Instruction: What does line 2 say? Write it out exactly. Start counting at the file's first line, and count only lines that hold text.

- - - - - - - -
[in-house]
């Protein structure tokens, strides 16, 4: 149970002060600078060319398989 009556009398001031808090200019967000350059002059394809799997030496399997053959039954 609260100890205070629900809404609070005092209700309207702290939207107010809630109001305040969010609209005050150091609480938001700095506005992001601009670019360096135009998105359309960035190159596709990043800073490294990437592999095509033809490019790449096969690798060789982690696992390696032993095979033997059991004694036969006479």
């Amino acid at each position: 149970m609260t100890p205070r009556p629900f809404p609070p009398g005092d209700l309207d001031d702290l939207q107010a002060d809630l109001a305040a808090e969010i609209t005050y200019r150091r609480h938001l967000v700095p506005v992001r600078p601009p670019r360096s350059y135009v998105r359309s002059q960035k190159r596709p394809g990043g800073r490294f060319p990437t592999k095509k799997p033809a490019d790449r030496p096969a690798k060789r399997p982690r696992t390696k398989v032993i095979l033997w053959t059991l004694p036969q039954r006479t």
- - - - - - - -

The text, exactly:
């Protein structure tokens, strides 16, 4: 149970002060600078060319398989 009556009398001031808090200019967000350059002059394809799997030496399997053959039954 609260100890205070629900809404609070005092209700309207702290939207107010809630109001305040969010609209005050150091609480938001700095506005992001601009670019360096135009998105359309960035190159596709990043800073490294990437592999095509033809490019790449096969690798060789982690696992390696032993095979033997059991004694036969006479």